Sleep behavior (eg, sleep duration, sleep quality, and nap) is closely related to many chronic conditions. However, less is known about its association with multiple chronic conditions (multimorbidity), particularly evidence from cohort studies.
Data were collected from a cohort of 8 937 individuals aged 45 and older from the China Health and Retirement Longitudinal Study (2011-2018). Sleep duration, sleep quality, and nap duration were collected in 2011 and 2013. Progression of multimorbidity was defined as the first report of 2 or more chronic conditions for participants without multimorbidity or the new report of 1 or more conditions for those with multimorbidity. Cox regression models were performed to calculate the hazard ratios and 95% confidence intervals (CIs) of the associations between sleep behaviors and the progression of multimorbidity.
Short sleep duration and poor sleep quality were associated with the progression of multimorbidity independently and jointly, especially in those less than 65 years and females. The U-shaped dose-response relationships were observed between nighttime and total sleep duration and the progression of multimorbidity. Persistent short and unsteadily changed sleep behaviors increased the risk of multimorbidity progression. Individuals sleeping ≤5 h/night with 5-7 restless days/week had 1.53 times higher risk of multimorbidity progression (95% CI: 1.37-1.71), compared to those sleeping 7-8 h/night with <1 restless day/week.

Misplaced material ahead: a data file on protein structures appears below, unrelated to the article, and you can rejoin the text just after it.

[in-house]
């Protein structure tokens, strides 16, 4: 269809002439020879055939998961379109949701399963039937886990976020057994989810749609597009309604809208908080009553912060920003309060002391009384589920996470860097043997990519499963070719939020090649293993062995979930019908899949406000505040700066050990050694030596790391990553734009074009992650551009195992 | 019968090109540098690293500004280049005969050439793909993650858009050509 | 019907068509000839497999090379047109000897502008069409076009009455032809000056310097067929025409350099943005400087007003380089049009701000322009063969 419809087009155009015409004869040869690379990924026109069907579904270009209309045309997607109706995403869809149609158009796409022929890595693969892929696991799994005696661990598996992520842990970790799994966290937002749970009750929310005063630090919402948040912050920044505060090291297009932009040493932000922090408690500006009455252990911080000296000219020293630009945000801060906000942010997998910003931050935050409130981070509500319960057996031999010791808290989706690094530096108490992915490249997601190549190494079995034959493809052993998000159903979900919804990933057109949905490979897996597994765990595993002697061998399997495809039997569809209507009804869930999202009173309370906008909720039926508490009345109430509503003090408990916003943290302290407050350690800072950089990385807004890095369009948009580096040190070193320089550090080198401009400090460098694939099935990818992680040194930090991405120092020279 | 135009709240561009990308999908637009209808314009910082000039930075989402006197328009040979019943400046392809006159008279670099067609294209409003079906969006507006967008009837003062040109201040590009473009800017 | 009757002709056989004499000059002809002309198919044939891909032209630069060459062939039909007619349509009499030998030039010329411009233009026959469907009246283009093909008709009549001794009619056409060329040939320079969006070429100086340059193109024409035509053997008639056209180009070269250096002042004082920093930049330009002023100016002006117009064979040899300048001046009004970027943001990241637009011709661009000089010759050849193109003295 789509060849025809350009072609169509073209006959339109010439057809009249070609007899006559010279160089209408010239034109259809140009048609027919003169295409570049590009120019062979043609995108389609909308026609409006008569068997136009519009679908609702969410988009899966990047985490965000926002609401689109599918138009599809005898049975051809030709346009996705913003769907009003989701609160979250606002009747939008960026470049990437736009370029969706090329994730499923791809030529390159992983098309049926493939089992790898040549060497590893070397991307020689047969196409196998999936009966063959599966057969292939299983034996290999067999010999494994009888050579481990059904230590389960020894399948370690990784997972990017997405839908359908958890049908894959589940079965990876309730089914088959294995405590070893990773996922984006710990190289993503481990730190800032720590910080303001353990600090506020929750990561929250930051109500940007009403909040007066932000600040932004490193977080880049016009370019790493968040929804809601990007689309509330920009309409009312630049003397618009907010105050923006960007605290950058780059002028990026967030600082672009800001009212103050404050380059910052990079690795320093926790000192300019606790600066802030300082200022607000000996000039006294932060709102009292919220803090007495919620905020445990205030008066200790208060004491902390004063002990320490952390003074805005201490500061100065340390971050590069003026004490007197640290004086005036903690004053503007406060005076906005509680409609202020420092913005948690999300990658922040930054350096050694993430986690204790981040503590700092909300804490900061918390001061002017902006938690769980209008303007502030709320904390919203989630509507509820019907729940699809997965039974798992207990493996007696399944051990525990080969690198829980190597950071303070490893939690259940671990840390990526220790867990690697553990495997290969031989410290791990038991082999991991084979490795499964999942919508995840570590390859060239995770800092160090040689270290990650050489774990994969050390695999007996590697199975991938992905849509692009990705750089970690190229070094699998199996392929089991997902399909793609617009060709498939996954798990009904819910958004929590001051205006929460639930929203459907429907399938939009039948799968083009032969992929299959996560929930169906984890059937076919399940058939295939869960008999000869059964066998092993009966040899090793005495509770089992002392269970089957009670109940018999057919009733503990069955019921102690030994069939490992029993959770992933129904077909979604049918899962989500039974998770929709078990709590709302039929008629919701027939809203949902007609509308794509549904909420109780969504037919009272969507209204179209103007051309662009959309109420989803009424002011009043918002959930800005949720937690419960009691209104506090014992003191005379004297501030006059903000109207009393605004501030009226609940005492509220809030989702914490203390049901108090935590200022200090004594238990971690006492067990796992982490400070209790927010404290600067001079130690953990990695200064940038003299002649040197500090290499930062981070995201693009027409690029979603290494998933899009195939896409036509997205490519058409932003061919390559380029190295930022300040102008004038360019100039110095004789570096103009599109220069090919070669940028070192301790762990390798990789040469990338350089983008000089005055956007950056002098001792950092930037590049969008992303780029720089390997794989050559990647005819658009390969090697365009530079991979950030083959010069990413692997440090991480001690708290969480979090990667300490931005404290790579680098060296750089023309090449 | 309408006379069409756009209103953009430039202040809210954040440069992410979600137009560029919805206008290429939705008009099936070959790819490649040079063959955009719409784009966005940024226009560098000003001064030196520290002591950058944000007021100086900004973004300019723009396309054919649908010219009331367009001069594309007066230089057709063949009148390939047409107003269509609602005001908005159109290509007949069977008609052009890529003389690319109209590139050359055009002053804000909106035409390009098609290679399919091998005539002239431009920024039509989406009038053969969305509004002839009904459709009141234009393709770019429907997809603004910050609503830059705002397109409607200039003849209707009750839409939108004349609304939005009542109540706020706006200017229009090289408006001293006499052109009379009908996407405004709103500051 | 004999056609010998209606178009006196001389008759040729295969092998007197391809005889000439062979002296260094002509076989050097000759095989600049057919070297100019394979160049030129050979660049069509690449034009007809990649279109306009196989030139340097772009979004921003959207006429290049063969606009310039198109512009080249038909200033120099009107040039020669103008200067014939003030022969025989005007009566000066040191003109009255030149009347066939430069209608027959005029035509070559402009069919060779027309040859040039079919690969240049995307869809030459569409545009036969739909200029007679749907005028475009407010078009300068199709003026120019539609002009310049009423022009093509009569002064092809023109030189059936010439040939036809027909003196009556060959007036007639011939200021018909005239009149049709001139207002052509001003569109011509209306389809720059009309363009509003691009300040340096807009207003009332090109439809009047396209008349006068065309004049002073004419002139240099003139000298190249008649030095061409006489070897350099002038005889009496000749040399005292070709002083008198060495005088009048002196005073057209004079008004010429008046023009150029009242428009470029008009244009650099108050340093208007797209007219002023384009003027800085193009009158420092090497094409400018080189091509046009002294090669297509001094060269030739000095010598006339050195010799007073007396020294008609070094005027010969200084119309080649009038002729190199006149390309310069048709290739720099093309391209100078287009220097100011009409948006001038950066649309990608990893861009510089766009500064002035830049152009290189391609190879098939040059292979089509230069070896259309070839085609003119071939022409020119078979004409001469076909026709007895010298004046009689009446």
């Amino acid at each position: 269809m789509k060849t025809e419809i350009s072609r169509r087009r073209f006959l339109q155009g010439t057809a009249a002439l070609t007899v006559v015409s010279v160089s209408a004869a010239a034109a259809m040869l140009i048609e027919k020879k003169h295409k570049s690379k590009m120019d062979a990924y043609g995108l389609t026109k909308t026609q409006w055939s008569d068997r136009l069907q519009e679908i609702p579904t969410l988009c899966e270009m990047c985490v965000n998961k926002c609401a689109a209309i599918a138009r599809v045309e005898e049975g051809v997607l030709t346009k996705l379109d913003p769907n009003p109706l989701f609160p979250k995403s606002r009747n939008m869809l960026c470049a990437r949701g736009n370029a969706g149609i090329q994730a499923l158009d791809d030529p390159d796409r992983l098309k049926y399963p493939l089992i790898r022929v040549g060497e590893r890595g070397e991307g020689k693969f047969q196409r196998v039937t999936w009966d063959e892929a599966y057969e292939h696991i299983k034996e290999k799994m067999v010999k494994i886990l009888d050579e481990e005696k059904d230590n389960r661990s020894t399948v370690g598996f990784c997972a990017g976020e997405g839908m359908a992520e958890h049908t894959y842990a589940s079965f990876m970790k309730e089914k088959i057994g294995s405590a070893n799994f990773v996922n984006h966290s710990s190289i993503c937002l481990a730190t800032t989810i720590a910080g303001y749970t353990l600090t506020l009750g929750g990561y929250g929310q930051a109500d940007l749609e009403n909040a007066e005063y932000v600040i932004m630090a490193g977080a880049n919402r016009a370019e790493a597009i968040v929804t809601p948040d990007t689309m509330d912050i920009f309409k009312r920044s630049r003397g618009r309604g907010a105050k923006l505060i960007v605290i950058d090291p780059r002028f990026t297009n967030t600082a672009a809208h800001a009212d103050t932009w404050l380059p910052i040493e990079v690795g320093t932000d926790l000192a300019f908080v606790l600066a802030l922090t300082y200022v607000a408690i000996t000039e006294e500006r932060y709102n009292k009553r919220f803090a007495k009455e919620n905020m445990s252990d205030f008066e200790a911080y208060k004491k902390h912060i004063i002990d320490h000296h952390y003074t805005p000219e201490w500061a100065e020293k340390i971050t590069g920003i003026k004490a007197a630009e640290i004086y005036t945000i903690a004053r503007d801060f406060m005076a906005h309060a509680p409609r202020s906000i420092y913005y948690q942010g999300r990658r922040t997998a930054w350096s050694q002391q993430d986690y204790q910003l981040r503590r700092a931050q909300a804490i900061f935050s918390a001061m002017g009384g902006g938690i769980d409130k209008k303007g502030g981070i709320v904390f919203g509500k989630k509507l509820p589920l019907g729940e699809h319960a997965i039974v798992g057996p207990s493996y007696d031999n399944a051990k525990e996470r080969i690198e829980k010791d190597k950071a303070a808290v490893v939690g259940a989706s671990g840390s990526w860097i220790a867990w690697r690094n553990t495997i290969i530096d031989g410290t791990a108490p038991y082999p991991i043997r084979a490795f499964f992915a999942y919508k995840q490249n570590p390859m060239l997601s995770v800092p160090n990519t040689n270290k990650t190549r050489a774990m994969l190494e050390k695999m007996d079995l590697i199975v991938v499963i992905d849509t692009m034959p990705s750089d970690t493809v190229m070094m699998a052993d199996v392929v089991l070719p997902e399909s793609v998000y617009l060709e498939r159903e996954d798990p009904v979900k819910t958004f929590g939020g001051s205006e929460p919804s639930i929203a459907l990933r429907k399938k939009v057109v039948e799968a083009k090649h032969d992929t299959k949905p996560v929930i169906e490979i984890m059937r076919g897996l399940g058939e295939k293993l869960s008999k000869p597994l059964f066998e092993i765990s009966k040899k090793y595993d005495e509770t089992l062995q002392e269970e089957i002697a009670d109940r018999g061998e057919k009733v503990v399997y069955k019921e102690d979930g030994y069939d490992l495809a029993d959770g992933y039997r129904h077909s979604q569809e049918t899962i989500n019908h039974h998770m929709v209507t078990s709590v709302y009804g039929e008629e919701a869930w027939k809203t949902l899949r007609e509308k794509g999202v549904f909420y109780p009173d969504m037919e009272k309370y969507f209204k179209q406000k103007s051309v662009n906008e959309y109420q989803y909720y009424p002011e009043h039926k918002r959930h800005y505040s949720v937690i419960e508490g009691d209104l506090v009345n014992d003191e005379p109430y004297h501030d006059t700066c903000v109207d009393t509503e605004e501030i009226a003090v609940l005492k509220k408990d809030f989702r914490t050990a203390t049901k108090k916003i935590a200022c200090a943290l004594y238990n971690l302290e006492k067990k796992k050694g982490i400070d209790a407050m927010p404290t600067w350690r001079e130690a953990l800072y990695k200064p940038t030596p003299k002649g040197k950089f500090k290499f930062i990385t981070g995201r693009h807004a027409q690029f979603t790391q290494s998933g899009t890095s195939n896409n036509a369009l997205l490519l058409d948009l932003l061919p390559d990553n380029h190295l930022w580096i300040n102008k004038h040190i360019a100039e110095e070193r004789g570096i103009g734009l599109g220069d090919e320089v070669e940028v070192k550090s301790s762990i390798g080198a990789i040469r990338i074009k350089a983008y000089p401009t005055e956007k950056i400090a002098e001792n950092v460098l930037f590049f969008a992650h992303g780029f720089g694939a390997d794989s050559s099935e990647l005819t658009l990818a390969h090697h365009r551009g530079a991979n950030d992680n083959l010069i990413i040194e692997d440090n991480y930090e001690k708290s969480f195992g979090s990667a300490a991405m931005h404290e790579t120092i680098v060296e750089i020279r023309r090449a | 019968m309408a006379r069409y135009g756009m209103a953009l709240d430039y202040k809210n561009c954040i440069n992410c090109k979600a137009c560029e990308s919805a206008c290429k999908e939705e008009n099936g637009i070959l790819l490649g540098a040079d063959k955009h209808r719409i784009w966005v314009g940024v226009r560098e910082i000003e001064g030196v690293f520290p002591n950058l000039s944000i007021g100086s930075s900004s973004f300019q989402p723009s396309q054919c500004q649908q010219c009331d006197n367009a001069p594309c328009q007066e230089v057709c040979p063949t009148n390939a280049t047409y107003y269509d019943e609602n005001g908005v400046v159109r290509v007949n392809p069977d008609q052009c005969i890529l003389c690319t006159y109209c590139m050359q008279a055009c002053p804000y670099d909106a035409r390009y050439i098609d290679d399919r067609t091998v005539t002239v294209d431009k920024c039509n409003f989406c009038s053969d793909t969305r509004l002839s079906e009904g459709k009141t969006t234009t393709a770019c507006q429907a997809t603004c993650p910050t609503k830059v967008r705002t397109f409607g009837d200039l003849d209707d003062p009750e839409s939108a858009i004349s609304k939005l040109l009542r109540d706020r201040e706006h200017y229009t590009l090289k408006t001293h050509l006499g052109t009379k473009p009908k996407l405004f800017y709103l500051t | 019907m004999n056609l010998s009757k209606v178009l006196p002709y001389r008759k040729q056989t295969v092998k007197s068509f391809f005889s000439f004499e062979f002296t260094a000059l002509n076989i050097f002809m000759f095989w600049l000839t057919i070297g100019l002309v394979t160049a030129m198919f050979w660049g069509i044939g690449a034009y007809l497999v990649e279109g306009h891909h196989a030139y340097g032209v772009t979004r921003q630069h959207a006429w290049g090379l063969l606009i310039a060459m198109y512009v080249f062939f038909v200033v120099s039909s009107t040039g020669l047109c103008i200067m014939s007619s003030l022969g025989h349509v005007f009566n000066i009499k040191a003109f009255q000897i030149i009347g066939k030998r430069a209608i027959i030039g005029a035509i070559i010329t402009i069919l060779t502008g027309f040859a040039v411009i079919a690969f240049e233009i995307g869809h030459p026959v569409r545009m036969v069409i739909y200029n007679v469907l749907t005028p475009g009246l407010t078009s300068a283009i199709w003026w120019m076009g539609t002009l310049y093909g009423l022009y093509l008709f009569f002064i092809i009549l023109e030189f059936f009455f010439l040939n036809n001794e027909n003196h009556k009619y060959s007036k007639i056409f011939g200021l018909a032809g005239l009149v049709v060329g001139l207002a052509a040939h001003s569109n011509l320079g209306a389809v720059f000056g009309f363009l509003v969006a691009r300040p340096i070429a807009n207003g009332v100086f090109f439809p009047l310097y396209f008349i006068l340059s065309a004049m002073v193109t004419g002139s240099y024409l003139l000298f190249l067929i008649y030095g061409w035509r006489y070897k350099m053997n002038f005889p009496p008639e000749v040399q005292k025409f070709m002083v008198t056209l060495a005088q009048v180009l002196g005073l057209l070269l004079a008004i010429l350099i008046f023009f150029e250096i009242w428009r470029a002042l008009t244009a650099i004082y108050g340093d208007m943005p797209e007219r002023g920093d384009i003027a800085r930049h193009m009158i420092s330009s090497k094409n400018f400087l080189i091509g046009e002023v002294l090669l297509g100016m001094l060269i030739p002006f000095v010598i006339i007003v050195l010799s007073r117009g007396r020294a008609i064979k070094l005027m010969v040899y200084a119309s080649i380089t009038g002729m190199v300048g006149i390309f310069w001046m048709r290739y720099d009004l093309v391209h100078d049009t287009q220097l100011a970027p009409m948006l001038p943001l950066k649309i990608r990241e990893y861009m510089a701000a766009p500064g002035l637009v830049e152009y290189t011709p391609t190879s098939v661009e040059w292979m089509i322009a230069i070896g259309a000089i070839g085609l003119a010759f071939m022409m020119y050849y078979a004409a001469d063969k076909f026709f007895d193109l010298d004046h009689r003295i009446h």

Short sleep duration and poor sleep quality were independently and jointly associated with a higher risk of multimorbidity progression in a mid-to-older population. Optimal sleep duration and sleep quality should be emphasized in multimorbidity prevention and control.
|Number of pages||10|
|Journal||The journals of gerontology. Series A, Biological sciences and medical sciences|
|Publication status||Published - 9 Oct 2023|